In 1911, the German scholar Max von Bahrfeld wrote the first scientific study dedicated to the subject of the gold koson coins, and correctly identified these coins as Dacians, of one type with two subtypes, if they bore or not a monogram on the obverse.(source: Ponterio & Associates, August 2013 Chicago ANA World’s fair of money, the 13th of August 2013, no. 11050)
The monetary type was described in detail or in general by many researchers. Perhaps the most known is the following one:
The obverse is similar to the reverse of a Roman republican denarius, minted in 54 BC for Marcus Iunius Brutus: four men walk towards left; an accensus opens the way for a consul who is flanked on each side by a lector. On the obverse of the kosons, we find only three characters: the accenus is missing (the first from left on the original coin).(source: koson: Ponterio & Associates, August 2013 Chicago ANA World’s fair of money, the 13th of August 2013, no. 11050; denar Iunius Brutus: Ponterio & Associates, August 2014 Chicago ANA auction, the 5th of August 2014, no. 30183)
The reverse of the koson type coins is also inspired by a Roman republican denarius, of Q. Pomponius Rufus, from 70 BC. On the original Roman coin, an eagle with outspread wings is represented, towards left, with his head turned towards right, holding in his right claw a laurel wreath and sits with his left claw on a sceptre. The difference between the reverse of the kosons and the Roman denarius is the fact that on the Dacian coins, the eagle has his head turned towards left, and the letters and symbols on the Roman denarii were omitted.(source: koson: Ponterio & Associates, august 2013 Chicago ANA World’s fair of money, the 13th of August 2013, no. 11050; denariu Pomponius Rufus: Nomos, 1, 6 May 2009, no. 133)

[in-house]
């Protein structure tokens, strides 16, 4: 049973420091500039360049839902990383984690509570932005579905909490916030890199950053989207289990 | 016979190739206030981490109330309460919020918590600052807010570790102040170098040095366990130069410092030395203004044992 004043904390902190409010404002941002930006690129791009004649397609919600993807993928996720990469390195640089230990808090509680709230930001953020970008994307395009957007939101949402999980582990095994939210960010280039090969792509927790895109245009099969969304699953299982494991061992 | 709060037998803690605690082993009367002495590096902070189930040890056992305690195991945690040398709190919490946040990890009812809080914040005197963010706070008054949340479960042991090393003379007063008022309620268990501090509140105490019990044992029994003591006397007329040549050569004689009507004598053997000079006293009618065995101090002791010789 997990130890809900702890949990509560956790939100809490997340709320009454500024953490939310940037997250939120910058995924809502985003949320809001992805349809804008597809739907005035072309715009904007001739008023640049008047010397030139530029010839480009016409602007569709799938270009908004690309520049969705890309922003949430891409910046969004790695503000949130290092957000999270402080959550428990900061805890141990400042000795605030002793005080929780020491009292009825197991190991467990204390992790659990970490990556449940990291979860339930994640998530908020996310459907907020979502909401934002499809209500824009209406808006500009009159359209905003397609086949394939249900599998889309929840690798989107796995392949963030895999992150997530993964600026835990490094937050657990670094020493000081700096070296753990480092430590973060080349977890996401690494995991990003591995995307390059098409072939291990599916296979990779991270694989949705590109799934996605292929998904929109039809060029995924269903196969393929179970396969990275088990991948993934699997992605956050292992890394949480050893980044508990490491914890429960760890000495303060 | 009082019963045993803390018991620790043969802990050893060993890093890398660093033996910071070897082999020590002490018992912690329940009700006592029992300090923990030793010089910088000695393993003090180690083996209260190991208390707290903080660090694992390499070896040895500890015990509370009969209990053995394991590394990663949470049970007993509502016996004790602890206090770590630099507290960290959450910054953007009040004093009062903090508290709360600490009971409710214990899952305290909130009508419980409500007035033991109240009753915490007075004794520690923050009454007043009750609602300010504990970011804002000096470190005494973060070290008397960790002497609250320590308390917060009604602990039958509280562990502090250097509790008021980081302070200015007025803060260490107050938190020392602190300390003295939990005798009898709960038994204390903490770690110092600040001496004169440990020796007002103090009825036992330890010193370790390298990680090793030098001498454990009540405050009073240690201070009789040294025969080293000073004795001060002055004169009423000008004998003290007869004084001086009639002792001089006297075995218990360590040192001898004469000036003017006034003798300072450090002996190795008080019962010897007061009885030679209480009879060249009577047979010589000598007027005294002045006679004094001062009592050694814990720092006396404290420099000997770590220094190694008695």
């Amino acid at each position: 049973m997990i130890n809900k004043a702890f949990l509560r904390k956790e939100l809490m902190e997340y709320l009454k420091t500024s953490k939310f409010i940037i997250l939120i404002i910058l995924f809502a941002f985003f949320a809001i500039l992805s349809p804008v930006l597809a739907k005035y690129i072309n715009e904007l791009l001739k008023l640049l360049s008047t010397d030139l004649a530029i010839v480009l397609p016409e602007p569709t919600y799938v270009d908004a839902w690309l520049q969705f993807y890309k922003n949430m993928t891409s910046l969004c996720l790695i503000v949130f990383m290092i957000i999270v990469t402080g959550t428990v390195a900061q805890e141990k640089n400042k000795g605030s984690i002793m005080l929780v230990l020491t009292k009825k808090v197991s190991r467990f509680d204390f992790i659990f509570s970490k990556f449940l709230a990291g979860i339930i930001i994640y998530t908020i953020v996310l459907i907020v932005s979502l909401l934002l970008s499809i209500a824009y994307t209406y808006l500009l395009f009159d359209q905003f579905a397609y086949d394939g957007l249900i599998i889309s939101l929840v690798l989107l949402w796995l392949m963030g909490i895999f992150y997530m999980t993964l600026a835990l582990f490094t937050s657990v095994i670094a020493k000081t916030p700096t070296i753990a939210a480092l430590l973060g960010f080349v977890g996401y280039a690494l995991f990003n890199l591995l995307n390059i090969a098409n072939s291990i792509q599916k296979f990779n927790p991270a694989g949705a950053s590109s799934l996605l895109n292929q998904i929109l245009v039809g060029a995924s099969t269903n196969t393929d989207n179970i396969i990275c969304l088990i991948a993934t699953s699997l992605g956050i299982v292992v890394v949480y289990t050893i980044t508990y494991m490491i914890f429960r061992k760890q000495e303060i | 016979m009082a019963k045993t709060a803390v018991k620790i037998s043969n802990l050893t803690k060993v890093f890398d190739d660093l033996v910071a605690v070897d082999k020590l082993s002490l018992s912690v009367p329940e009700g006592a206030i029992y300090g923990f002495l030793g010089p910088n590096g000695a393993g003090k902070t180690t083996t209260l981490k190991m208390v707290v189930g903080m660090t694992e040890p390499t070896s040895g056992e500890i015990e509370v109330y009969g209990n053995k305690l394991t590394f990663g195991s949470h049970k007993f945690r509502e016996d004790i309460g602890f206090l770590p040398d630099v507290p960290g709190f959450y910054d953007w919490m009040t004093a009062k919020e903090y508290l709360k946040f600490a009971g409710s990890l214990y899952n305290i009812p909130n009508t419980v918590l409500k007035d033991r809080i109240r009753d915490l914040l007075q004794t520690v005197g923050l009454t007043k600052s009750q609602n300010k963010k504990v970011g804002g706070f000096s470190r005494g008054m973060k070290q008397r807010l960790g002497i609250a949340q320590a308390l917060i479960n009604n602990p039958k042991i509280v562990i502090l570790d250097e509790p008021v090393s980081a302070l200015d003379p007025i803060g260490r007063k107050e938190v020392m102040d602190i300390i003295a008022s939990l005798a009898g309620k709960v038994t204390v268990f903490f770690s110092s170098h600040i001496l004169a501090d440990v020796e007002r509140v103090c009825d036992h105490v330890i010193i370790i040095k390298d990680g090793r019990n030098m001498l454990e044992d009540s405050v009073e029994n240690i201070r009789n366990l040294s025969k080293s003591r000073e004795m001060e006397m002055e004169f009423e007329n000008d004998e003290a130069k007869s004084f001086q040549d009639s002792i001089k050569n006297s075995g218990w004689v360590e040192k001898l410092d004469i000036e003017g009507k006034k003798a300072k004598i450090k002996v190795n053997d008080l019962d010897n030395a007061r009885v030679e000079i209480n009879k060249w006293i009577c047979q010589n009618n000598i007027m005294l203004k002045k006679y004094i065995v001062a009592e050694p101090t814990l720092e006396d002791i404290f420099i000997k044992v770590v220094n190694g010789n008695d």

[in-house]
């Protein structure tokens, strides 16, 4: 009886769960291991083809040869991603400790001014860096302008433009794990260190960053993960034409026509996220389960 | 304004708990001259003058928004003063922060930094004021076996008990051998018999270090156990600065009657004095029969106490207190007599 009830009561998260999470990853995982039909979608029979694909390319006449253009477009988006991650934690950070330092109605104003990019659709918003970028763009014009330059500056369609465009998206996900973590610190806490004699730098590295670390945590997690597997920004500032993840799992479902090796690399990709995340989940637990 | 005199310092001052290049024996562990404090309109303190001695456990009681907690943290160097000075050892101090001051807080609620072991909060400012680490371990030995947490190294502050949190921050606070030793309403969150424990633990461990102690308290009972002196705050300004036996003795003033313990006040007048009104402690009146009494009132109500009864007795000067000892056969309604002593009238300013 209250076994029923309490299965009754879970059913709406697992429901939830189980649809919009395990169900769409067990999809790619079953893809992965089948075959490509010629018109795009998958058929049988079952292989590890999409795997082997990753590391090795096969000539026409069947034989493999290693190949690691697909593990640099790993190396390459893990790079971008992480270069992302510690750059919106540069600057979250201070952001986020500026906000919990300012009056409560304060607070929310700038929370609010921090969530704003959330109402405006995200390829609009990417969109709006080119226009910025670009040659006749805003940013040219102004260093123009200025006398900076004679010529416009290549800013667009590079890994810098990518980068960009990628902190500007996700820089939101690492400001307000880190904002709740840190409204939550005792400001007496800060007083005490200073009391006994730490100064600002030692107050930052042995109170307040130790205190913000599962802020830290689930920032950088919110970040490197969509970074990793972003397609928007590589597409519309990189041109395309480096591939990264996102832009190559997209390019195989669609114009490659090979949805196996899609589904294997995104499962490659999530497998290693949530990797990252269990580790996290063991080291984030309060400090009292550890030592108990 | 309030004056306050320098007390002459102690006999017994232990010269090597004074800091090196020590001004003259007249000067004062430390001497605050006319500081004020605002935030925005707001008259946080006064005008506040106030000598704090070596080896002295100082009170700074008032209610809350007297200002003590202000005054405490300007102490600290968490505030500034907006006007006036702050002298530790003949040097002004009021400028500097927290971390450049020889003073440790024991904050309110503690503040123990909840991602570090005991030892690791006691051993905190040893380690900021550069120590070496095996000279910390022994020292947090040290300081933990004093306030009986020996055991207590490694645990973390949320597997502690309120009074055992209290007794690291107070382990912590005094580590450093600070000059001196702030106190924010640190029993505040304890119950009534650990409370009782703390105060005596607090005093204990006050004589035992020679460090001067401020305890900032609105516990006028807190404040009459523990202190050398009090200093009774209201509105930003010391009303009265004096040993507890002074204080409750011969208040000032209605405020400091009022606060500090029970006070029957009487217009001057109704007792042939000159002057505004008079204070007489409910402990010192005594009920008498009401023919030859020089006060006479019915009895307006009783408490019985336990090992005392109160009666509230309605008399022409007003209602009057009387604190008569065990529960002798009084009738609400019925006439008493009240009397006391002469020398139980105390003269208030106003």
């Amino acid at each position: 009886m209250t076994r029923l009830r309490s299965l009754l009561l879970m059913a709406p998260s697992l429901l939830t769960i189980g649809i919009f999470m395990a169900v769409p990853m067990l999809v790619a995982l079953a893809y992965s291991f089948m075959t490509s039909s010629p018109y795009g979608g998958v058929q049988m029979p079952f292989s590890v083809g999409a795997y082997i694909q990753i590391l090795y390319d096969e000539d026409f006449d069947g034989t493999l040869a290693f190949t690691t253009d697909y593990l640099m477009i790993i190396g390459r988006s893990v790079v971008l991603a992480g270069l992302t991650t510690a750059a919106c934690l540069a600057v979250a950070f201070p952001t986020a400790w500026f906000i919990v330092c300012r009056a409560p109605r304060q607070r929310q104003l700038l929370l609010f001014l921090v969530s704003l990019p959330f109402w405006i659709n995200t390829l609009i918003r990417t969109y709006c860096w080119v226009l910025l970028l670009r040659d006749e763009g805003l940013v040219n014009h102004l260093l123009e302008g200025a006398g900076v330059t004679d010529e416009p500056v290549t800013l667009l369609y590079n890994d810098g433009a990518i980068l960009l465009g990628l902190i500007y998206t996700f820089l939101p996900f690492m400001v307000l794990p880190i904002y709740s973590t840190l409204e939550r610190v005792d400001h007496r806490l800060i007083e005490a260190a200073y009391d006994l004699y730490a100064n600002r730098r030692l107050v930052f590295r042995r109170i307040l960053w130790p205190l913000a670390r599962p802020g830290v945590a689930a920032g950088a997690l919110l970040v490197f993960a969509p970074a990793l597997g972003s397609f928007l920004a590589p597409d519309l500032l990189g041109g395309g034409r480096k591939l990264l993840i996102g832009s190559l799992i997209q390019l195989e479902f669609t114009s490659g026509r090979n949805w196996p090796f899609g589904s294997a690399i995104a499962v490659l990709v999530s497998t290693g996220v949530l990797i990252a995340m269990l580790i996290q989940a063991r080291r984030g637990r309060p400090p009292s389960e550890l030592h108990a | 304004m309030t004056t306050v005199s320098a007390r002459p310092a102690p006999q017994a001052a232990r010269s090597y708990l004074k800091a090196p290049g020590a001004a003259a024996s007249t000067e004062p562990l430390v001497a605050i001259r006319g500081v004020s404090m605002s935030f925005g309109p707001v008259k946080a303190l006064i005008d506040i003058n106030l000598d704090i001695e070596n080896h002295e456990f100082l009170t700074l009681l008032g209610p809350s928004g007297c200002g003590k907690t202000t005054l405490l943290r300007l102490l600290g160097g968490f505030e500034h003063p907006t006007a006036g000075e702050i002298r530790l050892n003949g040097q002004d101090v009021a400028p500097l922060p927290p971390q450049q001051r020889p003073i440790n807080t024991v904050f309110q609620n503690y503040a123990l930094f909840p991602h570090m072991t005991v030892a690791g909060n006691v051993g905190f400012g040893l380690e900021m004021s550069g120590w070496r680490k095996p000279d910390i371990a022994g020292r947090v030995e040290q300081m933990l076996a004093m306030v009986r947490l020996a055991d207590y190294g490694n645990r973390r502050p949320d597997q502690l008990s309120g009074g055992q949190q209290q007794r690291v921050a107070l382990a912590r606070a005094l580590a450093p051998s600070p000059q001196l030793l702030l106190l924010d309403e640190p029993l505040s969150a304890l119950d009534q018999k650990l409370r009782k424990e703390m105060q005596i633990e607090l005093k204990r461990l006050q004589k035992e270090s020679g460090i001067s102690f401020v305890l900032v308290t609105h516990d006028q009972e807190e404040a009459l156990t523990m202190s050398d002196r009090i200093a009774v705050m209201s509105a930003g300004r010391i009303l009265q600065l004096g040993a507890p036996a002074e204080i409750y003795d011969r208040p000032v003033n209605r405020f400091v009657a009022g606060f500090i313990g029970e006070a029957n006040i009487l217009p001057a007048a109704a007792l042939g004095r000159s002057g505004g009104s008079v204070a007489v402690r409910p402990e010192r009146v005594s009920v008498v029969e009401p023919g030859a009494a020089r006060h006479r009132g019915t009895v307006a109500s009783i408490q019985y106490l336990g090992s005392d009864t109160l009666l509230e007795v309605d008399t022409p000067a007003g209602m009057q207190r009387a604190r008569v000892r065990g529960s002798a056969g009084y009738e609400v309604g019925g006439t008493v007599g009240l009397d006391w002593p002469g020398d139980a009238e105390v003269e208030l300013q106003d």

About the eagle, it seems that it has several iconographic varieties.
The legend of the coins, namely KOΣΩN, written with Greek letters, can be transliterated as KOSON or COSON. The significance of this work is still unknown, various hypotheses being made until today: a proper noun, in nominative case, the name of the issuer (king) or even a common word, maybe abbreviated. In the classical Geto-Dacian civilisation, the Greek language was used by the elites in diplomacy also, and seems to have been known by some.
The presence or the absence of the monogram on the obverse has always been a criterium in dividing one unique type into two subtypes.
In 2000, it was considered that:
The idea is again sustained:
It has also been written that:
Other theories, like reading it O L B (Olbia) or that it might be read as Brutus, are uncertain.
It has been noticed that the coins without monogram have a much raw style than that of the coins with monogram, therefore indicating two different moments of production or maybe two different engravers.Koson without monogram (source: Teutoburger Münzauktion, 77, the 6th of September 2013, no. 1003)